BASTROP, Texas (KXAN) — Attorneys for the state began their case against Rodney Reed on Friday in an effort to uphold his conviction in the 1996 murder of Stacey Stites.

Reed’s defense team, on the other hand, is asking the judge to consider making a recommendation to the higher courts that he get a new trial. All week, they called witnesses to the stand to prove their assertion Reed is innocent and another man, Jimmy Fennell, the victim’s fiancé, is responsible.

Through witness testimony, they worked to establish a prior relationship between Reed and the victim that they say “guts” the kidnapping and rape claims. They also argued false evidence was presented at his original trial, and prosecution did not turn over all exculpatory evidence that could have exonerated or been favorable to him.

Meanwhile, the state argued in its opening statements there is no evidence the two had an affair prior to her death and asked the court to consider the “credibility” of the witnesses taking the stand decades later. On cross-examination of the defense’s witnesses, they’ve questioned their memories, the reliability of their testimony and their motives for coming forward.

The state’s attorneys have also questioned the reliability of witnesses’ sworn affidavits, some of which were written in 2019 before the courts stayed Reed’s execution date. They asked witnesses whether someone had drafted the document for them or helped them craft the contents of the document.

The state was scheduled to begin its case on the second week of proceedings but began bringing witnesses to the stand Friday morning.

Testimony begins

Renae Duncan, the wife of a former law enforcement officer with Bastrop Police and the Bastrop County Sheriff’s Office, took the stand first. She noted her husband has been diagnosed with dementia and lived in a memory care center.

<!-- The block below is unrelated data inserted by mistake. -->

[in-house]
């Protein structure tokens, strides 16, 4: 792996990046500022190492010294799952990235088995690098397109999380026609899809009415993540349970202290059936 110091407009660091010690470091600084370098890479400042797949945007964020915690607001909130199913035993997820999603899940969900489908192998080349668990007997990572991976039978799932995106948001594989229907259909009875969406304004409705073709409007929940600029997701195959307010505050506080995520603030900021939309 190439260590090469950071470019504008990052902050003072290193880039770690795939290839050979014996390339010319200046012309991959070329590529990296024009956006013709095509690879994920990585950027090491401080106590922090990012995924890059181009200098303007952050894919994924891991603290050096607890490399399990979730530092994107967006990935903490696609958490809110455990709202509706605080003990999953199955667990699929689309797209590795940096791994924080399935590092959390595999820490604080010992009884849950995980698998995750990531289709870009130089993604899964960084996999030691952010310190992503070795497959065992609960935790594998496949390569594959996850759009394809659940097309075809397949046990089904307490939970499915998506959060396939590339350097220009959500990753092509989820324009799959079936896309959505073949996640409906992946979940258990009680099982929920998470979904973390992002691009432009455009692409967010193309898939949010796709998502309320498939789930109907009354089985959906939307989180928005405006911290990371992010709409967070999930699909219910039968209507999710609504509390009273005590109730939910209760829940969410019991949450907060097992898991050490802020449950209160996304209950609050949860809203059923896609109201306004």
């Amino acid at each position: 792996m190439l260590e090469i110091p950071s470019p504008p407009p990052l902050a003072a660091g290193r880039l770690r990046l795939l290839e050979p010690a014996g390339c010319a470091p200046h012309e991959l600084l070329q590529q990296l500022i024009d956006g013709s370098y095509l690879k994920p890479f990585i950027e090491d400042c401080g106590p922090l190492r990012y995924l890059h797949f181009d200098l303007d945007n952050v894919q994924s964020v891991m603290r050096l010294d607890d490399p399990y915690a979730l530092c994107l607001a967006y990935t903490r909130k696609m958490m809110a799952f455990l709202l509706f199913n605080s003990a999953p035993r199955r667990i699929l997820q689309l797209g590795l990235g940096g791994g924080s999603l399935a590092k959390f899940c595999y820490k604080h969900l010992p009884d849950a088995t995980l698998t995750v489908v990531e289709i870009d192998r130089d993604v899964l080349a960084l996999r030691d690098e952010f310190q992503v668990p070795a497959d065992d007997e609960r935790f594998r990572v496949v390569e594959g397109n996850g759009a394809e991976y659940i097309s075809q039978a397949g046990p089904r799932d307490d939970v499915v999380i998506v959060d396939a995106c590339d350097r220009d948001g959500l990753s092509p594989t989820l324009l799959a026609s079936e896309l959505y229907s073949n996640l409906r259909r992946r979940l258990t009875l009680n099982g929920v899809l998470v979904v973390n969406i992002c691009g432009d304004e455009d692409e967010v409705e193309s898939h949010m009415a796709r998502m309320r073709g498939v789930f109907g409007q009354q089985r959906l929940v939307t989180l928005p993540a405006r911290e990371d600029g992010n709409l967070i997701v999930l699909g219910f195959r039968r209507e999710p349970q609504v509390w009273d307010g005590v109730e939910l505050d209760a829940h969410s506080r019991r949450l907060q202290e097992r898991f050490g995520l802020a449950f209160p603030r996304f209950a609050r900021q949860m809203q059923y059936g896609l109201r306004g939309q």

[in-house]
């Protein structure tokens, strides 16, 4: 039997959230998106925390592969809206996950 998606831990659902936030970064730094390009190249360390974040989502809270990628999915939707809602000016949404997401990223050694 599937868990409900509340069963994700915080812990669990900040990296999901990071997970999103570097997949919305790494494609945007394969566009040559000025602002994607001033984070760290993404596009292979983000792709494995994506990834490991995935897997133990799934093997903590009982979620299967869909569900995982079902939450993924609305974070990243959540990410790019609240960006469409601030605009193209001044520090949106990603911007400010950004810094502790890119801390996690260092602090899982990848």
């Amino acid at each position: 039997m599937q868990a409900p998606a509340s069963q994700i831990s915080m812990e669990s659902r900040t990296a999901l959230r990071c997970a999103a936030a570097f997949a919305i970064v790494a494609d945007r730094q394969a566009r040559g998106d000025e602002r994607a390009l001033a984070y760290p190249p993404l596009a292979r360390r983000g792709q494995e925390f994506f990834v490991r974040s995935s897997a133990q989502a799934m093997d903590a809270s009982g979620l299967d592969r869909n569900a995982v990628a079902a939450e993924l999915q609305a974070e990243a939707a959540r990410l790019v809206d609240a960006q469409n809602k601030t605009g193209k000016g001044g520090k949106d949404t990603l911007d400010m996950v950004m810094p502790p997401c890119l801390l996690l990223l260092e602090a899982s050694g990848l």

“Right now, he doesn’t even know who I am,” she said.

The defense asked Duncan when her husband’s long-term memory loss began. She said it was hard to pinpoint a date, because she didn’t want to accept it. She did say she remembers coming up for a deposition in this case but doesn’t remember the year. She added that was the time when it was noted her husband “was not capable.”

The prosecutors called two law enforcement officers from Giddings and Lee County, where Giddings is located. Nathan Lapham, a former Giddings police officer who says he worked with Jimmy Fennell, told the court he did not know of any Giddings police officer conducting an investigation into the death of Stites.

Rodney Meyer, who was the chief deputy of the Lee County Sheriff’s Office in 1996 and became sheriff in 2007, echoed that sentiment. He said he had “no knowledge” if their department was conducting any investigation, because “there were no reports.”

Testimony of David Board

The majority of the morning, the court heard from David Board, a former officer with the Bastrop Police Department.

He responded to the high school parking lot the day Jimmy Fennell’s truck was found. He said there were several concerning things at that scene, such as carbon copies of Fennell’s checkbook outside the vehicle and part of a belt. It was later discovered Stites was strangled with this belt. Board told the court he’s familiar with where Reed lived at the time and said this location was “less than a mile” away.

After the Texas Rangers were notified and brought onto the investigation, Board testified to flying in the DPS helicopter with Ranger Rocky Wardlow as they followed Stites’ route to work from above. Eventually, they were notified her body had been found the morning of April 23, 1996.

Board testified to being at the crime scene, but said he was not helping “process” it.

Lisa Tanner, a prosecutor with the state, asked Board if he interviewed anybody at that time who connected Reed and Stities.

“Any rumor? Any hint? Any suggestion?”

“No,” he said, adding uniformed officers were at the H-E-B grocery store for a few years after providing security, “seven days a week.”

Upon cross-examination, the defense pointed out Board has only interviewed around 32 of Stites’ co-workers at H-E-B: 23 men and 9 women.

Other cases

Several times throughout questioning, the prosecution attempted to bring up other sexual assault cases where Reed was a suspect. The defense objected to this being submitted to the record, but Tanner said, “We can’t pretend like they don’t exist.”

She went on to say the court was aware “the defendant has a long history of sexual assault.”

The judge ultimately allowed Tanner to ask Board about another woman who identified Reed as her assailant in an attack. Then, Board detailed his knowledge of a DNA match between Stites and a different victim, but he confirmed this case-to-case match occurred prior to a sample being taken from Reed.

Board told the court he interviewed Reed when he was arrested on a separate narcotics case in 1997, and Reed did not indicate any knowledge of that DNA match. Board also confirmed this interview was video-taped.